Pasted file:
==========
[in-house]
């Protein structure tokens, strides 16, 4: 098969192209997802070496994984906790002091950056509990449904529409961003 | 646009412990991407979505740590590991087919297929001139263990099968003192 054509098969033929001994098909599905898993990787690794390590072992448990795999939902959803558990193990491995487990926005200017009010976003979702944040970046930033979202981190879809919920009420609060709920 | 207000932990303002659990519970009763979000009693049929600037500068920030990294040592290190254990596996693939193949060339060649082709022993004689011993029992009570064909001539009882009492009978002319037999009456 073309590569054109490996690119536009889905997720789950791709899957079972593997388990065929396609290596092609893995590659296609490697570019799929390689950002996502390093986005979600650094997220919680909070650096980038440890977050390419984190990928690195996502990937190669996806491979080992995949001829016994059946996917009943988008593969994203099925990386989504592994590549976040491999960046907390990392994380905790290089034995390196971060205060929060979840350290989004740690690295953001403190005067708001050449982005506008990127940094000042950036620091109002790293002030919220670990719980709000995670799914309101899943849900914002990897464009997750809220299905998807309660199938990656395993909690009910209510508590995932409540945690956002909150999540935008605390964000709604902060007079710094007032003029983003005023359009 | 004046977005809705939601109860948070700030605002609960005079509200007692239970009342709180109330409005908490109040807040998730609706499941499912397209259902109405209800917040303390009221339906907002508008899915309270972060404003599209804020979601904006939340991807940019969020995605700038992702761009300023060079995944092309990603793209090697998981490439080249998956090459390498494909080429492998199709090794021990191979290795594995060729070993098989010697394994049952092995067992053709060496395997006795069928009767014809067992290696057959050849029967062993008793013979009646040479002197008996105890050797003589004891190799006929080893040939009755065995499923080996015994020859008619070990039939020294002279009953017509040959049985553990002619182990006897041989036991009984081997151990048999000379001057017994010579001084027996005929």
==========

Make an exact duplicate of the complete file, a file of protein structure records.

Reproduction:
[in-house]
């Protein structure tokens, strides 16, 4: 098969192209997802070496994984906790002091950056509990449904529409961003 | 646009412990991407979505740590590991087919297929001139263990099968003192 054509098969033929001994098909599905898993990787690794390590072992448990795999939902959803558990193990491995487990926005200017009010976003979702944040970046930033979202981190879809919920009420609060709920 | 207000932990303002659990519970009763979000009693049929600037500068920030990294040592290190254990596996693939193949060339060649082709022993004689011993029992009570064909001539009882009492009978002319037999009456 073309590569054109490996690119536009889905997720789950791709899957079972593997388990065929396609290596092609893995590659296609490697570019799929390689950002996502390093986005979600650094997220919680909070650096980038440890977050390419984190990928690195996502990937190669996806491979080992995949001829016994059946996917009943988008593969994203099925990386989504592994590549976040491999960046907390990392994380905790290089034995390196971060205060929060979840350290989004740690690295953001403190005067708001050449982005506008990127940094000042950036620091109002790293002030919220670990719980709000995670799914309101899943849900914002990897464009997750809220299905998807309660199938990656395993909690009910209510508590995932409540945690956002909150999540935008605390964000709604902060007079710094007032003029983003005023359009 | 004046977005809705939601109860948070700030605002609960005079509200007692239970009342709180109330409005908490109040807040998730609706499941499912397209259902109405209800917040303390009221339906907002508008899915309270972060404003599209804020979601904006939340991807940019969020995605700038992702761009300023060079995944092309990603793209090697998981490439080249998956090459390498494909080429492998199709090794021990191979290795594995060729070993098989010697394994049952092995067992053709060496395997006795069928009767014809067992290696057959050849029967062993008793013979009646040479002197008996105890050797003589004891190799006929080893040939009755065995499923080996015994020859008619070990039939020294002279009953017509040959049985553990002619182990006897041989036991009984081997151990048999000379001057017994010579001084027996005929």